One of the most riveting and frightening books I have ever read is Leslie Marmon Silko‘s Almanac of the Dead.” Granted, this was back in 1991. Ghosts and ‘weird stuff’ used to freak me out.
I prefer the simple cardboard spinning ones.
The ‘thing’ about Silko’s epic tale, what most academics now refer to as a “novel of 21st century dystopia,” or some kind of indictment on Larry McMurty, (the “Lonesome Dove” novel and TV mini-series author), remains the fact was what she wrote about has come true. This is WAY before the internet (a ‘long long time ago’ according to anyone born after 1991).
You get the idea.
Think about it: The black market organ harvesting thing, more treaties broken on Indian land, the increase of violence against women and children, bad things happening in ‘South America,’ the Mexican drug cartels’ full-scale war, and the Chiapas uprising on New Year’s day in 1994.
What we did before Facebook was invented.
It’s not because I have organs
This book sent chills down my spine; AND IT’S NOT “because I am Native American,” or “because I am Chicano,” or “because I have organs.” It set me back for several reasons. It was such an amazing piece that I find parts that I keep reading over and over and still think to no end…wow...I am staying away from Tuscon, Arizona. It’s kinda the same reason I will not set foot in the state of Maine.
I am afraid to do his BaZi consultation.
Know your past, Know your future.
This is not a pitch for some kind of web-based genealogy company. History repeats itself. We as a people do not change. You need to understand who you are at least, according to the algorithms set forth in these ancient books. With the corrective mechanisms of ‘positioning and scheduling’, within BOTH the Tonalpouhuali and the Wan Nian Li, we are able to understand the corrective actions and remedies that have occurred in our timeline. With further consultation and study, we as a species develop systems of calculation over the last millennia to further our understanding of human nature with our interaction with nature. These systems include the calculations used in the BaZi Suan Ming as well as the system of Cura in my family line.
Back on the Apacheria, as we would jokingly call our ‘homeland’ of South Texas at times, we would tell Ghost stories. It would then follow up with some variations of the La Llorona story. The conversation would turn to the usual ‘roll call’ of births, deaths, who is in prison, how they got to prison, what is their cousin doing now, so on and so forth. BUT EVENTUALLY it would move onto the never-ending conversation, of what I call, “Will the real Geronimo Please Stand Up?” You see on my mother’s side “Geronimo” is a family name, passed on from generation to generation. This has been part of our family heritage since the 1830s. In our family history, we have been told at one time, there were several dozen Geronimos. These great war chiefs roamed the Apacheria and Comancheria of the Southwest, from the Gila Bend area in Arizona to the Rio Grande Valley in South Texas. My own family’s personal historical interactions with the War Chief Geronimo, (as well as our blood relations to another famous Apache warrior, Colorado Mangas), makes this area of Native American history a close interest of mine, both culturally and historically.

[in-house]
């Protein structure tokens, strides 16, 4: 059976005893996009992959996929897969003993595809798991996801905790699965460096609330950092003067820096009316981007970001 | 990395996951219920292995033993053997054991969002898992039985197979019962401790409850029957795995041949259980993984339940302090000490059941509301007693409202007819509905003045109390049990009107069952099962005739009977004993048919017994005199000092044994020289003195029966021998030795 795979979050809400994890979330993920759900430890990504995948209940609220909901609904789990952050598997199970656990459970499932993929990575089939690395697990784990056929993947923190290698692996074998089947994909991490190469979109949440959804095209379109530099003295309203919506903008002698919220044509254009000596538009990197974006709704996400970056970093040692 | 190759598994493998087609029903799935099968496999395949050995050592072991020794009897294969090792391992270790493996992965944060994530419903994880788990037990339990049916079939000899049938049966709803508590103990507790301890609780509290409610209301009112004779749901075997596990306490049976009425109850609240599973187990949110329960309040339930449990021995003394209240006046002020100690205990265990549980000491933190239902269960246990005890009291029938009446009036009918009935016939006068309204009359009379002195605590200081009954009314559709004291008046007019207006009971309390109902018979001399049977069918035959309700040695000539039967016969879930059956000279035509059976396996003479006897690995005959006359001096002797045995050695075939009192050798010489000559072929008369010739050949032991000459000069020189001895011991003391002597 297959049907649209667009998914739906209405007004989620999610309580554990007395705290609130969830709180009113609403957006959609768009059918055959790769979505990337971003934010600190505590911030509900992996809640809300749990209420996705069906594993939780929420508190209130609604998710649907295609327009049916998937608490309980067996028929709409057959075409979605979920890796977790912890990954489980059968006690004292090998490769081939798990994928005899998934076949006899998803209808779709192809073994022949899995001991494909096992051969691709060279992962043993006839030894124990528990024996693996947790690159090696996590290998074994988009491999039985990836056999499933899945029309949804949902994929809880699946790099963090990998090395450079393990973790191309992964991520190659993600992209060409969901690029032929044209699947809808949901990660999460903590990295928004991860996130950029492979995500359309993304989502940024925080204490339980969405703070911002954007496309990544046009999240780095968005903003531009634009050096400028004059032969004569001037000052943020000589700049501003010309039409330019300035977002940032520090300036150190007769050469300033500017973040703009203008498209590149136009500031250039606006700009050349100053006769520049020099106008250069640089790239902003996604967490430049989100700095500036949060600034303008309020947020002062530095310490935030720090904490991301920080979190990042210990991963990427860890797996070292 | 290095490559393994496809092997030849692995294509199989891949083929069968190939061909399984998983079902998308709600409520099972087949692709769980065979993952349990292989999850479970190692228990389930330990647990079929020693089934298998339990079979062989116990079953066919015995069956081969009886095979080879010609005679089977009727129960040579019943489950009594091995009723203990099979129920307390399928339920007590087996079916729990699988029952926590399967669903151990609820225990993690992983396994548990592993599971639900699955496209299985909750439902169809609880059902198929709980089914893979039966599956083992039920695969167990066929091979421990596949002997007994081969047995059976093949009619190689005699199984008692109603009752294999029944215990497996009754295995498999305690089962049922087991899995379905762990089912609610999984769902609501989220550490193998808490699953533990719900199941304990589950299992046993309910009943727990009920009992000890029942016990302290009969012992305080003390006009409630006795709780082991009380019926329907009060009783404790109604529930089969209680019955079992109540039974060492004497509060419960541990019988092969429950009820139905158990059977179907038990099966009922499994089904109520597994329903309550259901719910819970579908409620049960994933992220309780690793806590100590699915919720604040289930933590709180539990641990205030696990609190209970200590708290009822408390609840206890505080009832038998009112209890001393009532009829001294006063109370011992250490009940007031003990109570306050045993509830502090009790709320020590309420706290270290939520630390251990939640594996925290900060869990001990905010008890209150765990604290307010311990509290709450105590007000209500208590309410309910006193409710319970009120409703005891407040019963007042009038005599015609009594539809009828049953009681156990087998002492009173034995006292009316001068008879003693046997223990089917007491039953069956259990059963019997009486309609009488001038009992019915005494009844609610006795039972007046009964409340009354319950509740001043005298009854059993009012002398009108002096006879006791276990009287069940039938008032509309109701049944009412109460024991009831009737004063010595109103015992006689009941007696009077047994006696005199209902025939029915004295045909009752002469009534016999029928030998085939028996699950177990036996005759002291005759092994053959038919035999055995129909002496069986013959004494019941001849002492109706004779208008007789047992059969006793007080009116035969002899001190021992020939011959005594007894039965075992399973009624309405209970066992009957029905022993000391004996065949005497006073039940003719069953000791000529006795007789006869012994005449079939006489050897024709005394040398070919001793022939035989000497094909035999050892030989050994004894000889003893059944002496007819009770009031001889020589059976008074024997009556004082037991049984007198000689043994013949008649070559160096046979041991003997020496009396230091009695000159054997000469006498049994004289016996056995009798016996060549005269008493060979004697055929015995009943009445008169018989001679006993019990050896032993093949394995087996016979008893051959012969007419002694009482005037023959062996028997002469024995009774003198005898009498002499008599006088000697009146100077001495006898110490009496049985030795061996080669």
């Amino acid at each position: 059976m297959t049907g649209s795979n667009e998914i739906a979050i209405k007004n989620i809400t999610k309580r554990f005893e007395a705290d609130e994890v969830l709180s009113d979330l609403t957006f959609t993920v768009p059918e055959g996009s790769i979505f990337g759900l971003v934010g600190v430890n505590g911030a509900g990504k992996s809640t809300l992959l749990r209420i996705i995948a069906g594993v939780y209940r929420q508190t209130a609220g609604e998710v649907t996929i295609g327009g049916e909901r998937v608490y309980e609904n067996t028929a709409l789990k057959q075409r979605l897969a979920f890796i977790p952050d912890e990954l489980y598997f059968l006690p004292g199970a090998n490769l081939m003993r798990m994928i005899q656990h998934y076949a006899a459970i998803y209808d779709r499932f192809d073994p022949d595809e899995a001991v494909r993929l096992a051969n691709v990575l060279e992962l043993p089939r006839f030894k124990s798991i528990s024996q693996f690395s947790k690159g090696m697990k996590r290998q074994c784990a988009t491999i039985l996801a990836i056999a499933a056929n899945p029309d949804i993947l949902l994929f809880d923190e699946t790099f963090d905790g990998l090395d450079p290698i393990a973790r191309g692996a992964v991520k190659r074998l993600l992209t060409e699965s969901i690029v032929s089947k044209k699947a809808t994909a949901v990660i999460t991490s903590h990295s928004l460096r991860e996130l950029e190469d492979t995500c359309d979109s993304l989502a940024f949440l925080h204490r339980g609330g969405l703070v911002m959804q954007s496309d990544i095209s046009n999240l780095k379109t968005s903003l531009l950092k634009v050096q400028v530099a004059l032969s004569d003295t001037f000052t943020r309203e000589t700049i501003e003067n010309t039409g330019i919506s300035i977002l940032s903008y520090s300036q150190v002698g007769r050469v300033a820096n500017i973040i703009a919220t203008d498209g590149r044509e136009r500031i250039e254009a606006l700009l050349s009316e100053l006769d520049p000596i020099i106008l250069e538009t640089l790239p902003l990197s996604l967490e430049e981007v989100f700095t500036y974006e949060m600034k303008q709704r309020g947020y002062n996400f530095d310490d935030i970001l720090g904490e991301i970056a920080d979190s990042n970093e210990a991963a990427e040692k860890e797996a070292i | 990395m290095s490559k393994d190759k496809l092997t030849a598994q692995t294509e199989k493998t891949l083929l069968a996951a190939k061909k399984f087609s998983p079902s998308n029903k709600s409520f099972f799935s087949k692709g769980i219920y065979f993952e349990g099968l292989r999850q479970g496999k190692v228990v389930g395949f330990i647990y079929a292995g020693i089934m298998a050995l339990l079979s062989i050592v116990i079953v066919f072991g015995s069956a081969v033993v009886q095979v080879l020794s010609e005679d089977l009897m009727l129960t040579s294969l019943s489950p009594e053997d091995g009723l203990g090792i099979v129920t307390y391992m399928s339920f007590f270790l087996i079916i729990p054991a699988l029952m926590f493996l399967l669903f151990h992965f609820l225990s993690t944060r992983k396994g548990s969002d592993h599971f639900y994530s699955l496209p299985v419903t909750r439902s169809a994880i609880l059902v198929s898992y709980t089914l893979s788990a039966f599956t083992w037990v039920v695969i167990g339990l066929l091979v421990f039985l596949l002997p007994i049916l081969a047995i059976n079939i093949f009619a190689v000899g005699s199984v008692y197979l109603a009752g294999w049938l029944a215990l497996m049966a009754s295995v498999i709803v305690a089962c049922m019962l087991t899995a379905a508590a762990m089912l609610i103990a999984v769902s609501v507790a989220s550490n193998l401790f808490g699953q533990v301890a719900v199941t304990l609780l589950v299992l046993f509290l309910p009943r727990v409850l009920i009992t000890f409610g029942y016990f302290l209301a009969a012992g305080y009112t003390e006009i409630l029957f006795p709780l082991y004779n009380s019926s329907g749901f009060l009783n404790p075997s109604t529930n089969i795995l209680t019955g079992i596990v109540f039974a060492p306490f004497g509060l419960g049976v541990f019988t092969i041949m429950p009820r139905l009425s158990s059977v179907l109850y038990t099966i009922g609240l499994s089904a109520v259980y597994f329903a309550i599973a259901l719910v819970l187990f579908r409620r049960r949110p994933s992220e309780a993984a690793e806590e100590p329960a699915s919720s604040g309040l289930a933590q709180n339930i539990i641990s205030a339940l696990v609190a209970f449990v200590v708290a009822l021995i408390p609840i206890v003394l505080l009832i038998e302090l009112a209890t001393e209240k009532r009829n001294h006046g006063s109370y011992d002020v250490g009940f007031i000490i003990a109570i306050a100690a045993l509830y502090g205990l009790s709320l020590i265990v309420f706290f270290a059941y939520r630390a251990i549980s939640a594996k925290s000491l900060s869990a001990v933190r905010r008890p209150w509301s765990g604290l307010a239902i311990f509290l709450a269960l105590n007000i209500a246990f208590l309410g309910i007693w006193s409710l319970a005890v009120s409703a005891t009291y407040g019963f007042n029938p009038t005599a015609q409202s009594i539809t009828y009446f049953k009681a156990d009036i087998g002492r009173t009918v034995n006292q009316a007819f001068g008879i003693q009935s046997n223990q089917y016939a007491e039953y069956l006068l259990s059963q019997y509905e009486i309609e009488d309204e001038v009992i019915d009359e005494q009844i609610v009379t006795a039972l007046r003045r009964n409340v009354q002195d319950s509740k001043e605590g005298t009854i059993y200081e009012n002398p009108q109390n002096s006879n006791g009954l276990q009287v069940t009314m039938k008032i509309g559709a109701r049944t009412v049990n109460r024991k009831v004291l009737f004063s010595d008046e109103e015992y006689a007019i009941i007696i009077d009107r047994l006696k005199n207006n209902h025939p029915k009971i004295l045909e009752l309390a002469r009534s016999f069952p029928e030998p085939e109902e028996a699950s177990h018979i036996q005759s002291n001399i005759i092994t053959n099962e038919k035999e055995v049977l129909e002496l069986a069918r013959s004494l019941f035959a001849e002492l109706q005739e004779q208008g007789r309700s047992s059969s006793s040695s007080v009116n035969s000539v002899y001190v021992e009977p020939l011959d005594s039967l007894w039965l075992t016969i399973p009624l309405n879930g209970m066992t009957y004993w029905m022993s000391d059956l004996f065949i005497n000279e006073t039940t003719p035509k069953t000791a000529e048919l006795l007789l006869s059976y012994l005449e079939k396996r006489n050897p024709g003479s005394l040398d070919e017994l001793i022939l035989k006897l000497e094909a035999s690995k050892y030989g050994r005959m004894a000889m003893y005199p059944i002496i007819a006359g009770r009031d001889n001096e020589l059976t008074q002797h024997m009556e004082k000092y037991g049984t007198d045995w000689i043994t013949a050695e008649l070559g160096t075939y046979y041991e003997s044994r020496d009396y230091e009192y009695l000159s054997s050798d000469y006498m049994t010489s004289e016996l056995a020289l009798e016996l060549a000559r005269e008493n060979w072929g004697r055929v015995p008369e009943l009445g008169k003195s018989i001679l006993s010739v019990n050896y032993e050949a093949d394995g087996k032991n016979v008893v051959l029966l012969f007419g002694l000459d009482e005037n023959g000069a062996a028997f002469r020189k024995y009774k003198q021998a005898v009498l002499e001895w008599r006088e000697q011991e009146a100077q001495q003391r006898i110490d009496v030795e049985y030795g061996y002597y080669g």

Band of Apache prisoners at rest stop beside Southern Pacific Railway, near Nueces River, Texas, September 10, 1886. Among those on their way to exile in Florida are Natchez (center front) and, to the right, Geronimo and his son. Photo courtesy National Archives.
In Leslie Marmon Silko’s book Almanac of the Dead, there is a character by the name of the Barefoot Hopi. In the book he is a Vietnam war vet returned to ‘the Rez’ full of poverty and broken dreams. At one point in the book, he shoots down a helicopter of Hollywood film makers illegally filming a Hopi Snake Dance ritual. While no one is killed, the pilot and several passengers are injured. The Barefoot Hopi is sent to prison. In prison, he finds his calling to educate and lead his former fellow inmates to a rebellion.
The World Today
Our world today, whether it be “Indian Country” or a “Country of (East) Indian buffets” (I prefer the one locally here in SW Portland), is in a state of crisis that has not been seen in what seems ‘a long long time.’ The dystopia of today may be slowly turning into a reality of darkness, but this does not have to be.
We have to remember that we need to do is go back to basics. We should not identify ourselves with who we voted for in the last election or what color we choose politically. While we may be in ‘war-time‘ again, this is a very different terrain of war and politics where no one answer seems clear.
And maybe there never was a clear answer.
These are times where the importance of the almanacs of East Asia and the Americas need to be reflected on. Do we need the Barefoot Hopi? Maybe. But in this case, hopefully it’s for the experiences and insight of the Hopituh Shi-nu-mu people during an era where the Vietnam War is still very much alive. We do need the Barefoot Hopi, for his cultural and educational insights from what he or she has experienced rather than ‘just’ advice on the use of firearms.